Simultaneously, dietitians tend to hold back on making bold retorts, often waiting for consensus to catch up with the fads so that our recommendations are supported by the latest research.

This seeming imbalance of voices alongside the emergence of the post-truth culture only perpetuates the proliferation of these unfounded claims and increases the culture of controversy we see all around us, particularly amidst nutrition influencers.

3 questions nutrition professionals need to ask:

I have no easy answers for this predicament, but here are 3 questions that we could benefit from exploring as nutrition professionals.

1. How do we remain experts while also being compelling?

At their worst, dietitians have been referred to as the “food police.” While I resent this reputation, it highlights a worthy question: Do nutrition professionals present information in a way that is relatable and realistic to the people whose respect we want to gain?

We can no longer depend solely on the letters after our names to gain an audience with the public, particularly when we are pitted against blog and media influencers using sensationalized language to win over vast groups of people who willingly follow their impassioned advice. The internet is full of examples of people preferring to follow the advice of a persuasive friend or influencer over the advice of a knowing professional.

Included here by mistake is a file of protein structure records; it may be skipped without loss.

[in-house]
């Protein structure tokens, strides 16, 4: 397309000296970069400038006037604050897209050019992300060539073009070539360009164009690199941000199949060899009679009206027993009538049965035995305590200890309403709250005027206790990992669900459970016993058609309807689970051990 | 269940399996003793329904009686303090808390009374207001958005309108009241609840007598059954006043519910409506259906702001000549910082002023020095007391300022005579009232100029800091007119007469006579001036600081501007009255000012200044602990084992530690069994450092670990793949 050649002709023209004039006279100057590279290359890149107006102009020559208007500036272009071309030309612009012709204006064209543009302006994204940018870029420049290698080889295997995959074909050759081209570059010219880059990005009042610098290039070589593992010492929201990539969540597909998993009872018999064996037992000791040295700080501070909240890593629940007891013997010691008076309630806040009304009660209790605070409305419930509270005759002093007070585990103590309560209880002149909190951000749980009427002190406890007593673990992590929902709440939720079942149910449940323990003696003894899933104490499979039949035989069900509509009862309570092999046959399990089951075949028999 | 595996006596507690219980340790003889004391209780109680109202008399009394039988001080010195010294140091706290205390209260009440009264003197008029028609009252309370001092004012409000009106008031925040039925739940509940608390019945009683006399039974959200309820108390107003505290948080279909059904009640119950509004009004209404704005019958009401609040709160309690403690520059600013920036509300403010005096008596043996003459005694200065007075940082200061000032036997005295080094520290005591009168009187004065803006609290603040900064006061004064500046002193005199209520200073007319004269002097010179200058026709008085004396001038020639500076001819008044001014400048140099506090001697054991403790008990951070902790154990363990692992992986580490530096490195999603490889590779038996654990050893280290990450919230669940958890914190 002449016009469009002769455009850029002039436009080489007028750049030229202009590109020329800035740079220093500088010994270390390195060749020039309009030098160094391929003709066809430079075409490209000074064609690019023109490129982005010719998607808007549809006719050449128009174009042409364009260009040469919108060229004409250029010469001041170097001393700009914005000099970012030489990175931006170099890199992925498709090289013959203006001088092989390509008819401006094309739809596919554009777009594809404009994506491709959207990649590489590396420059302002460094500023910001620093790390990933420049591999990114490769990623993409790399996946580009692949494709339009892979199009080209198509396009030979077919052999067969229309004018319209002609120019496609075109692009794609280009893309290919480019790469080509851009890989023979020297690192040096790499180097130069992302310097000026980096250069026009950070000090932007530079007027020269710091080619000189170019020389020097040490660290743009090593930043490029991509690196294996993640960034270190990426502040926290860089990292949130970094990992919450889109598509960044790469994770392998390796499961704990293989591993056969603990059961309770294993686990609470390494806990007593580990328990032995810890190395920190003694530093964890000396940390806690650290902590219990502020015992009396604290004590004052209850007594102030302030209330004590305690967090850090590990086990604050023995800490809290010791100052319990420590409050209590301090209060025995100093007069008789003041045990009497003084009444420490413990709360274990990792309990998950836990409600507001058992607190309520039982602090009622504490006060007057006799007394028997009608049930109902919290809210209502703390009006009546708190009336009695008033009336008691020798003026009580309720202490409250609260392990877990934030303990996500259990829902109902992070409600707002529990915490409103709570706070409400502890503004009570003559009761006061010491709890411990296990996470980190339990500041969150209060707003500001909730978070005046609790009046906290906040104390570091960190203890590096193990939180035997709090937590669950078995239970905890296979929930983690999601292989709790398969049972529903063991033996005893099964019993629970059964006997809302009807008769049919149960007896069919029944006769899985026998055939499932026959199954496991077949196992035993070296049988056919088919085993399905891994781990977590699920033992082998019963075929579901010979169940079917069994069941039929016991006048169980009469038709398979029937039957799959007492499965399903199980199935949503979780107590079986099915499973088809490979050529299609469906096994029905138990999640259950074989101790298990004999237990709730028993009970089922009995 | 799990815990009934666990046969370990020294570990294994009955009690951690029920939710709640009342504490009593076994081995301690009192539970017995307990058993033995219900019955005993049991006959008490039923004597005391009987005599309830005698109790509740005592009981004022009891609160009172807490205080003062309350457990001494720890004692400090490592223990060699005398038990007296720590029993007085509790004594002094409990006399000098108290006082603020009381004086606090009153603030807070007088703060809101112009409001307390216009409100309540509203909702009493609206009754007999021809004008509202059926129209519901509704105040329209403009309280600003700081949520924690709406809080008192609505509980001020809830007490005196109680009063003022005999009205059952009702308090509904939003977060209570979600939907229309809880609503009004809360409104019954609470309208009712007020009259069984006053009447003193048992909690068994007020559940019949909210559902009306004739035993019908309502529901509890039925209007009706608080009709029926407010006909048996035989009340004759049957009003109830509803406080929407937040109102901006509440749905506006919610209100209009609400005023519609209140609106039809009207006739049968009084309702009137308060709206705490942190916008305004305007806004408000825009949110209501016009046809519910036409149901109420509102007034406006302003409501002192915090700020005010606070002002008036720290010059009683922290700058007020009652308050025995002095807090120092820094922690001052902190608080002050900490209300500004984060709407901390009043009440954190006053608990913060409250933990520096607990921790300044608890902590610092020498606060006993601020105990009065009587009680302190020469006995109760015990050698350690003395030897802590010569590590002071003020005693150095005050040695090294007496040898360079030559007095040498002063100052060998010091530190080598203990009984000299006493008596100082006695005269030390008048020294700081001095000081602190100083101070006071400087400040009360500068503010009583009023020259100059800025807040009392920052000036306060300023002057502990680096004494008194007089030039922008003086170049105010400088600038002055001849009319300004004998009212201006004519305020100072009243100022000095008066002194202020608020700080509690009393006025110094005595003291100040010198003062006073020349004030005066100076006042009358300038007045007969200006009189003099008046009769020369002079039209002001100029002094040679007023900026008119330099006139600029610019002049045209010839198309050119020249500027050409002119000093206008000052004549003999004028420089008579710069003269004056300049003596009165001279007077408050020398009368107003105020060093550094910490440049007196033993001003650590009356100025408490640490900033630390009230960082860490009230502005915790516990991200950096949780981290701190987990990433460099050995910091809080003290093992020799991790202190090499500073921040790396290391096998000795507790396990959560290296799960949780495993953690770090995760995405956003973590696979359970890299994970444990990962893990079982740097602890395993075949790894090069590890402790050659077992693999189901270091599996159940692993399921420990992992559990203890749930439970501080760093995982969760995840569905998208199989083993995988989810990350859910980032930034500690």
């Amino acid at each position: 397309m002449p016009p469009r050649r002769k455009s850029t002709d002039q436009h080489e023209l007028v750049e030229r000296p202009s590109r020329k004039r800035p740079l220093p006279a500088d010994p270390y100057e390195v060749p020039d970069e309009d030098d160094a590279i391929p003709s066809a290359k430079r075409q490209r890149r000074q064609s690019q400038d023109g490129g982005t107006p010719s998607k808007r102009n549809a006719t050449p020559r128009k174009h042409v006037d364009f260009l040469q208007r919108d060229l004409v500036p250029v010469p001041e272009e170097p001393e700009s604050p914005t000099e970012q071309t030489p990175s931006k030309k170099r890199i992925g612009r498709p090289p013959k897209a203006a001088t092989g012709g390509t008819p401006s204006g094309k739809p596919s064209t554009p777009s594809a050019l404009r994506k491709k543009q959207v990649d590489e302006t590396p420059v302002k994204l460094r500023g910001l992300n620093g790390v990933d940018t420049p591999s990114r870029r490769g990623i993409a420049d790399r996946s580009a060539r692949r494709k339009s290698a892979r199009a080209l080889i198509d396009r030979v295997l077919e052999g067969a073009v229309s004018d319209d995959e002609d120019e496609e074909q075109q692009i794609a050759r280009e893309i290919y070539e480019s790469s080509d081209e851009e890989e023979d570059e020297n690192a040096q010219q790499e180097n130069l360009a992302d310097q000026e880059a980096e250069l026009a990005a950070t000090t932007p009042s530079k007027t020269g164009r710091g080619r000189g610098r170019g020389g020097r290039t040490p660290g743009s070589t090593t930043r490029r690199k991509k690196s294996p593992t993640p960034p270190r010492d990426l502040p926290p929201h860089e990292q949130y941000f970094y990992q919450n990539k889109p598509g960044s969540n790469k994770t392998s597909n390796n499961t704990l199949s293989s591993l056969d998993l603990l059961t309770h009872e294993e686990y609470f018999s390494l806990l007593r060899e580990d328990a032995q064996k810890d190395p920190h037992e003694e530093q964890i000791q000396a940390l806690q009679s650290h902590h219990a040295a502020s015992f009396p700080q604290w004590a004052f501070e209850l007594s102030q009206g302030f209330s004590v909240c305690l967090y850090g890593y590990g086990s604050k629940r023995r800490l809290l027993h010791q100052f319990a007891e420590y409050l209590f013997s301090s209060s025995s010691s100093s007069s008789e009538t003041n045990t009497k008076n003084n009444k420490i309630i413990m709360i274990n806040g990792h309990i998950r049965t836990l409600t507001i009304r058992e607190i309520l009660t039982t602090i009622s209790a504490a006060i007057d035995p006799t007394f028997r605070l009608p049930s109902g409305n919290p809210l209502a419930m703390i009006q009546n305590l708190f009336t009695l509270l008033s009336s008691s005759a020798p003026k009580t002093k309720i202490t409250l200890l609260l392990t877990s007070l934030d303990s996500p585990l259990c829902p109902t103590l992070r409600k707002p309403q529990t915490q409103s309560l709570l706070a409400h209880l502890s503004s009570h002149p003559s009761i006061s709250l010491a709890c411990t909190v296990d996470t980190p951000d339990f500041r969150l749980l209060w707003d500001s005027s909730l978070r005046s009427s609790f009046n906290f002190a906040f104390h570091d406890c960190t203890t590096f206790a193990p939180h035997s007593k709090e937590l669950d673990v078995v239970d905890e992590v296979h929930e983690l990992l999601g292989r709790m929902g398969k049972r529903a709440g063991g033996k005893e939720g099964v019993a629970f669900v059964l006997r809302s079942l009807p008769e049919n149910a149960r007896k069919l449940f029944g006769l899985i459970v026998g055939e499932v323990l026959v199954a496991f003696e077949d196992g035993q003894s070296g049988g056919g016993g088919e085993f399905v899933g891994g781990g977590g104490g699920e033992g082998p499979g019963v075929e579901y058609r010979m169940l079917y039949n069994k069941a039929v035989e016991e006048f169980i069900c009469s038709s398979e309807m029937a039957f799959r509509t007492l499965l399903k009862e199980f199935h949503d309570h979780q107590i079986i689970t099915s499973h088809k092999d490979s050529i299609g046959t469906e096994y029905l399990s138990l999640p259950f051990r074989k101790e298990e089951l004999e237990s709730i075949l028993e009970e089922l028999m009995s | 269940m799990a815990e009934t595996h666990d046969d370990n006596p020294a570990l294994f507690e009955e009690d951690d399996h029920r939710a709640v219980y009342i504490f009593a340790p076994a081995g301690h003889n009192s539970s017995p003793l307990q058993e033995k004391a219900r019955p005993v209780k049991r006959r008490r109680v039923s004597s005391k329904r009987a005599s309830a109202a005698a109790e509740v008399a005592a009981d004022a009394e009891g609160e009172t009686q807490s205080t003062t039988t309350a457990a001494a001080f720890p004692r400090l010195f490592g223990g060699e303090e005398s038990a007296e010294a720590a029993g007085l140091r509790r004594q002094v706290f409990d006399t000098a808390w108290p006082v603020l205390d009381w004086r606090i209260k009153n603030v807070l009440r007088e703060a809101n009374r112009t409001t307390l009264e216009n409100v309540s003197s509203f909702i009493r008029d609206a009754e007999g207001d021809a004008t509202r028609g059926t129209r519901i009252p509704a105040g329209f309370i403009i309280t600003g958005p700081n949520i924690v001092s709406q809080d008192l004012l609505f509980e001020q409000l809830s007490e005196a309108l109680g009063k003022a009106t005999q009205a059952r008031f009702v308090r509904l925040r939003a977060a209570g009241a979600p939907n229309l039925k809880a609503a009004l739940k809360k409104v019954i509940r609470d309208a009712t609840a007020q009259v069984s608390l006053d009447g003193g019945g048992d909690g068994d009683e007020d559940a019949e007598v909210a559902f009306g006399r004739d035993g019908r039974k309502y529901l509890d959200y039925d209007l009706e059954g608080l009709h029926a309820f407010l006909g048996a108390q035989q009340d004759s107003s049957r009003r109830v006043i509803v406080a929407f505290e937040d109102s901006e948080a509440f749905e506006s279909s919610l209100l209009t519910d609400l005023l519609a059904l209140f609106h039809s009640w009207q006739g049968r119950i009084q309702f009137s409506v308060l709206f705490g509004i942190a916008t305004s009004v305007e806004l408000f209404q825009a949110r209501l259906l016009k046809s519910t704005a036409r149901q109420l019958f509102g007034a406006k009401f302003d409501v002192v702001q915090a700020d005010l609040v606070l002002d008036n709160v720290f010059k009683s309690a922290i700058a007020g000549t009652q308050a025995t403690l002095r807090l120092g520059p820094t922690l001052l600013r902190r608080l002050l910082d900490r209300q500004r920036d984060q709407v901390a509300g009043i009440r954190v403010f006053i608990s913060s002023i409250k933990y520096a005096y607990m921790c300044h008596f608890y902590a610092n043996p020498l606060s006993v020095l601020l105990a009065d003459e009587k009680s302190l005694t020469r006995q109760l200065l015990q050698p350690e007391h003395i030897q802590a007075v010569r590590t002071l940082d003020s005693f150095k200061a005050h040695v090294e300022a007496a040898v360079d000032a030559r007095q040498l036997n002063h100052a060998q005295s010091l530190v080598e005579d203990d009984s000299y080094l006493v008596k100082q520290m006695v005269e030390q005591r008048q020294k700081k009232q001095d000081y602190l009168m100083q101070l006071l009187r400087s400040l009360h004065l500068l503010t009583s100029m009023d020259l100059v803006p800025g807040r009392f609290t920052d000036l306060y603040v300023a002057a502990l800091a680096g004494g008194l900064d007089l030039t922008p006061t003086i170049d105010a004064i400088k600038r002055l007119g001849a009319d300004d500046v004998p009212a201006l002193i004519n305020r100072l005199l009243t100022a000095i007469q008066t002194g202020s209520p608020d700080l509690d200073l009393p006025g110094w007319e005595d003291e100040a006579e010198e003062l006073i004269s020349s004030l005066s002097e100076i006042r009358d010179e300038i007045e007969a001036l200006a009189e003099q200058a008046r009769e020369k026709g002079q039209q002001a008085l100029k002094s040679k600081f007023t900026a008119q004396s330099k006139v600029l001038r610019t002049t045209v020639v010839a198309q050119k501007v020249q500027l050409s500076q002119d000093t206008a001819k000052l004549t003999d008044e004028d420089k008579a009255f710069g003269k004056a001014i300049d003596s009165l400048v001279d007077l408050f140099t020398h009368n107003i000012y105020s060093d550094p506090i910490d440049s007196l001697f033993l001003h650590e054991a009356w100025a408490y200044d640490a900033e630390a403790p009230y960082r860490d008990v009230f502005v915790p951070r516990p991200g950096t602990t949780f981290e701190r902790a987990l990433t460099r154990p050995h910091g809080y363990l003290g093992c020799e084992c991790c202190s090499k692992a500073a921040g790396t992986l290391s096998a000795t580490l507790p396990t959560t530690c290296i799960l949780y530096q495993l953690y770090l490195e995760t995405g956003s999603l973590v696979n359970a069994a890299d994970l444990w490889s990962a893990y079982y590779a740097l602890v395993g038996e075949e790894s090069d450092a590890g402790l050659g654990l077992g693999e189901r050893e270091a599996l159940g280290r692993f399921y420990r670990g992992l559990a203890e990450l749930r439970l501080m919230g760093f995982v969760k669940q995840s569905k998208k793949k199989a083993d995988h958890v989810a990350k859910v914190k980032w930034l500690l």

While this situation is endlessly frustrating to those of us who see through their hyperbolic messages, is there anything we can learn from these social media personalities that may help us reach the audience they seem to have hooked? How do we successfully build rapport with the public while maintaining good science?

2. How do we talk about fundamentals in a world that wants controversy?

Let’s face it. Fundamentals don’t make great headlines. For decades, consensus research has revealed that a diet full of minimally-processed fruits, vegetables, whole grains, nuts/seeds, lean proteins, and healthy fats is unequivocally and unanimously the best diet for human health.

Yet, people still search elsewhere looking for the latest and greatest weight-loss, risk-reducing, and health-enhancing diets. Could it be that balance is more challenging than we thought? Perhaps avoiding certain food groups or food ingredients altogether is easier than the amorphous concept of moderation?